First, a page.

It was remarkable to see her on the set made up and ready for a scene, surrounded by her retinue of hairdresser, makeup artist, wardobe mistress, secretary, chauffeur and stand-in. They would line up beside the Pepsi-Cola dispenser Joan kept outside her dressing room. She would stand nervously, clutching her fingers and repeating her lines to herself. For big emotional moments the director would arrange for her to literally run into a scene. She would take off twenty feet from the lighted set, run, hit her mark perfectly and start to emote for the camera.
Every other day or so her twelve-year-old twins, Kathy [sic] and Cindy, would be brought to the set all dressed up -- ruffles, beribboned and awkward. They would sit, legs crossed at the ankles, in the shadows, drinking Pepsi-Cola and waiting for Mommie to summon them. When she did, all that could be heard from them was a litany of "Yes Mommie, yes Mommie."
Weekends we would spend at her house in Bel-Air photographing. Those would be her days for having her nails done, her hair colored, her legs waxed, her eyebrows dyed; all of which she wanted me to record on film, to show her devotion to her public.
In the mornings she would come down the stairs slowly, pause midway at the niche in the stairwell where the spotlighted Oscar she had won for Mildred Pierce was housed, genuflect and continue to the bottom. Only then could the day's work begin.
The more I saw of her, the more complex she seemed and the more perplexed I became. Hollywood is a parochial town where everyone knows everyone else's business. When word got around that I was doing a Life story on her, people got in touch with me to tell me Joan Crawford stories -- everybody from clapper boys to executives. Mainly they were stories that had to do with the children and her cruelty to them.
After six weeks the picture was finished and we returned to New York, where Joan wanted to be shown at work for Pepsi-Cola. (She had been made a member of the board after her husband's death.) She was hostess at a party in her triplex on Fifth Avenue for two members of the West Nigerian trade delegation who had contracted for ten Pepsi-Cola plants.
Normally guests in her house were asked to leave their shoes at the door and walk around on her white carpet in their stocking feet. Her cleanliness fetish also dictated that all her white upholstered furniture be covered in clear plastic, which looked like giant condoms. For the party she relented: the covers were removed from the furniture, the guests could keep their shoes on, but the waiters -- who came from "21," the restaurant which catered the party -- had to cover their shoes with the kind of socks provided by airlines for first class travel.
Midway through the evening, when the party was beginning to sag, Joan suddenly spilled something down her dress. People gathered round; napkins were produced to clean up the mess. Joan made her way up the dramatic staircase in the middle of the triplex, followed by me. She changed into the garment she had prepared for this emergency. When she made her entrance the party seemed to have a new lift.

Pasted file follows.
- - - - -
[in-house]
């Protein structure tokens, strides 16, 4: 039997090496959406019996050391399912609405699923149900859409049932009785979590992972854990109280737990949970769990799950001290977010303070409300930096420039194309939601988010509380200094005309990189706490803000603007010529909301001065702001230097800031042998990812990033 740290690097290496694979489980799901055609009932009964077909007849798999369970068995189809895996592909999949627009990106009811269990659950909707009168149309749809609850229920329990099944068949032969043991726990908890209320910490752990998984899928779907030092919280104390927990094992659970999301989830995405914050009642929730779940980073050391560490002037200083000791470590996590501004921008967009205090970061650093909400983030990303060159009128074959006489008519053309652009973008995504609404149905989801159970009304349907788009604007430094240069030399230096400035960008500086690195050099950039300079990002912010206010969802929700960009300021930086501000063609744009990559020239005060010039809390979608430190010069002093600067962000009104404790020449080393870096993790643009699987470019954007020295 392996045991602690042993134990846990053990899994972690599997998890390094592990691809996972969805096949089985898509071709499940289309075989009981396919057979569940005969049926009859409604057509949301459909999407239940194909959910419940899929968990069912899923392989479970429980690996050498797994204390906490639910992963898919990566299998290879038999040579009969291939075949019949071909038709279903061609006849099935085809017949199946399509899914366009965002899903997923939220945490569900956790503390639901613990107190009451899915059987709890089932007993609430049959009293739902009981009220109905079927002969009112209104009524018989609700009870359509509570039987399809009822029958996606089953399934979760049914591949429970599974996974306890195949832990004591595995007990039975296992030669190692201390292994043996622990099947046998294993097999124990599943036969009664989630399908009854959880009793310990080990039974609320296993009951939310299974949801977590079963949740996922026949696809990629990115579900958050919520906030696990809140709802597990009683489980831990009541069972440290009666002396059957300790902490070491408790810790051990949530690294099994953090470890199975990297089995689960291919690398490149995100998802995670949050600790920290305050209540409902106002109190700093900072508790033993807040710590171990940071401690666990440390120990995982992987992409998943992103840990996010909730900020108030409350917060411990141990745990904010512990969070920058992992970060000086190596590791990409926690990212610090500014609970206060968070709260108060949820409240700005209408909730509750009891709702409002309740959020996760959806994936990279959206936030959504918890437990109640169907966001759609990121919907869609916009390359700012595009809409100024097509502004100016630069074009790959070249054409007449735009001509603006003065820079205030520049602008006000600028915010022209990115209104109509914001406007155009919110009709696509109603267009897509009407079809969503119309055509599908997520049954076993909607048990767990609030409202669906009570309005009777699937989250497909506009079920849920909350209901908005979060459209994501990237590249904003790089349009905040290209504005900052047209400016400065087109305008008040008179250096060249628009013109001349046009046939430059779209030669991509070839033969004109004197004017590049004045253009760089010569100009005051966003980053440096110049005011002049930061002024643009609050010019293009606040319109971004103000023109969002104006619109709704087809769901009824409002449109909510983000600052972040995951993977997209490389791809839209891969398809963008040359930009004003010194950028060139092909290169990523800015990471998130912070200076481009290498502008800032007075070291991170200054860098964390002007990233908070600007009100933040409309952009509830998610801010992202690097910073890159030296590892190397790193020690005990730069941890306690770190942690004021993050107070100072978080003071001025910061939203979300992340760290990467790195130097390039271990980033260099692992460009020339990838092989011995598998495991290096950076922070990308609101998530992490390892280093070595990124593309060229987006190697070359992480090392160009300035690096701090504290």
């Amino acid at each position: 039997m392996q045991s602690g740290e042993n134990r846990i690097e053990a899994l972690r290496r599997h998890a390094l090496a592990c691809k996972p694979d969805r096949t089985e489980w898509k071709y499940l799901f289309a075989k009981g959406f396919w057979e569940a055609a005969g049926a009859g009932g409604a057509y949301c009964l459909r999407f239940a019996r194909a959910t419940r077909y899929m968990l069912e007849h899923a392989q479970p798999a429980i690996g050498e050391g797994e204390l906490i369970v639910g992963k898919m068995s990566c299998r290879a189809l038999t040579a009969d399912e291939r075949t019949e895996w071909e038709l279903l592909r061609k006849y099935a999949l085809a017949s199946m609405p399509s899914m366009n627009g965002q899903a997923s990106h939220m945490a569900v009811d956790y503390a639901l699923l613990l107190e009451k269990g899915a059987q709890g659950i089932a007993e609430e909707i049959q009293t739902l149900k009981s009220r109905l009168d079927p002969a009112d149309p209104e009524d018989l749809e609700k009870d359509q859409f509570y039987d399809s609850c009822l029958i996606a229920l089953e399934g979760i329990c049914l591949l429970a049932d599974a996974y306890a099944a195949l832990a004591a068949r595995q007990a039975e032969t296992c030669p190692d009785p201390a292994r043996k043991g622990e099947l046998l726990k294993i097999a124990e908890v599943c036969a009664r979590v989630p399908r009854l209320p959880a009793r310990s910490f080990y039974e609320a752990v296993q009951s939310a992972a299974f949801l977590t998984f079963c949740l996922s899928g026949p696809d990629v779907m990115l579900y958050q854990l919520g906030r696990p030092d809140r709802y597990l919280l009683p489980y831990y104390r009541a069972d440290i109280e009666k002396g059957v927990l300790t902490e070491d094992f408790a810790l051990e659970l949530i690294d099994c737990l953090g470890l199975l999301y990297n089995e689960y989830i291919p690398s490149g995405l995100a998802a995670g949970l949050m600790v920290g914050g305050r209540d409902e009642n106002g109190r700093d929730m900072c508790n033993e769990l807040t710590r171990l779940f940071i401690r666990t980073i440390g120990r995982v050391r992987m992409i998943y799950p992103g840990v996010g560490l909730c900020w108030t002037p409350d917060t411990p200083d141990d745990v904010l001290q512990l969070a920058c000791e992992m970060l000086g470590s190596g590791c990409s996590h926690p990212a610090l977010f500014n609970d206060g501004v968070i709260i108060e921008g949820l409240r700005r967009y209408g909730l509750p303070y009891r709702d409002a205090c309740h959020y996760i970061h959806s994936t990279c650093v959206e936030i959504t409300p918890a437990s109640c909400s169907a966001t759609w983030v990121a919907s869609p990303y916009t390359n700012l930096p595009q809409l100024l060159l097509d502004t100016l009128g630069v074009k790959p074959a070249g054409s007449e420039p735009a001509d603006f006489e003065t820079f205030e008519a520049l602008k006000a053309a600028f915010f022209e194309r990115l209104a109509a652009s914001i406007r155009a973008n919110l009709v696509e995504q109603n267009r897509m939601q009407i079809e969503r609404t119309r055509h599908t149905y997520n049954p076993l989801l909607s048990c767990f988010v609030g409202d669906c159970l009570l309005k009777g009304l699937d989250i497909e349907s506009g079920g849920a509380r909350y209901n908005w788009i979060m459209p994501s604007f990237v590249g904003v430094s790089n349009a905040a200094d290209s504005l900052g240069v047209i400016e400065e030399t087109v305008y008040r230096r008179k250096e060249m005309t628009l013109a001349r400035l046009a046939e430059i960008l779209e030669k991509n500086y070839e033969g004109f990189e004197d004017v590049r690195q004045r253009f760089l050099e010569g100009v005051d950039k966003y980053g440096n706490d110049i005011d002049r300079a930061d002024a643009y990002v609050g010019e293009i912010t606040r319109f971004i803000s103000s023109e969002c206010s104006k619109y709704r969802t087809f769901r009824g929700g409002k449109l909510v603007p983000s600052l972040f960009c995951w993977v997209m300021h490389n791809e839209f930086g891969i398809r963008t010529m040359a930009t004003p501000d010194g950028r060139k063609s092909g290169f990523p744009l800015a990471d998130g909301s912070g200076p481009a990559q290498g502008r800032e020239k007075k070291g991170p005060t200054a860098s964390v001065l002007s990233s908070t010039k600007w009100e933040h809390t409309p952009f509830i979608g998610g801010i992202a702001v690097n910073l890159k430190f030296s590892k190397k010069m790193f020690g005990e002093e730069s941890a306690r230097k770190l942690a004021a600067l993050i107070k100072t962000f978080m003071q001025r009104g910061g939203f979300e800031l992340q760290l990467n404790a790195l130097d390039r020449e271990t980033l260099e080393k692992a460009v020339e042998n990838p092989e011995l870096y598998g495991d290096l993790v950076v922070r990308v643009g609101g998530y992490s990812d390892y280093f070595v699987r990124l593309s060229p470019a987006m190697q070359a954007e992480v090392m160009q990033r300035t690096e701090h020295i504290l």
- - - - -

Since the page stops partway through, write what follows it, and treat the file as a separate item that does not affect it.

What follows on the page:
Joan had invited me to spend the night, because the party ended quite late. When I woke at nine the next morning I was locked in my bedroom. She heard me calling and banging, and came and unlocked the door, protesting that she had no idea how it had happened. I could never decide whether she thought I was going to steal something!
That day while we were at breakfast, a lovely Picasso drawing of the Cubist period was delivered as a thank-you gift from one of the guests who had been at the party the evening before. The picture puzzled and bothered Joan. She told me that when she had gone to Paris with Al Steele she had brought back some French paintings -- she pointed to them on the wall. She had found an artist who for twenty-five dollars would copy "that guy Utrillo," and she, Joan, had improved on Utrillo. She had her man straighten up the streets. She looked at me for a moment seriously and said she didn't understand "modern art"; could I explain it to her?
I thought for a beat trying to figure out a way that would be right to her. Then I said that if you think of modern art like sex in all its forms -- heterosexual, bisexual, homosexual, multipartnered, bestial, whatever, with absolutely no holds barred and with everything available and permissible -- that would be "modern art." I felt rotten after I'd said it: it was a cheap shot. But she was delighted with the analogy. She laughed and said that at last she understood what "modern art" was about.
Joan was fond
of telling about her days -- her heydays -- when she was at Warners. She talked
about Bette Davis at Warners but would end up by saying that she, Joan, had been
the "baby of the lot," implying that Miss
Davis was much older. Actually, Joan saw Miss Davis as her formidable rival.
When the Life story appeared, she cabled me and again said, "Love and
eternal trust always." It was a tough intimate story, but she had wanted it
that way. When next I heard from her it was perhaps a year later and she wanted
me to come and work on her next film, What Ever Happened to Baby Jane?
She said she would be starring with Miss Davis and that i should be able
to do some wonderful things. They hadn't been together since Joan had been "the
baby" on the Warners lot. I had to decline. I was living in England, my son was
in school there, and I didn't want to leave him. About three months later, Joan
called in the middle of the night. She was ecstatic. The film was finished. She
said, "You would have been so proud of me. I was a lady, not like
that cunt Bette Davis."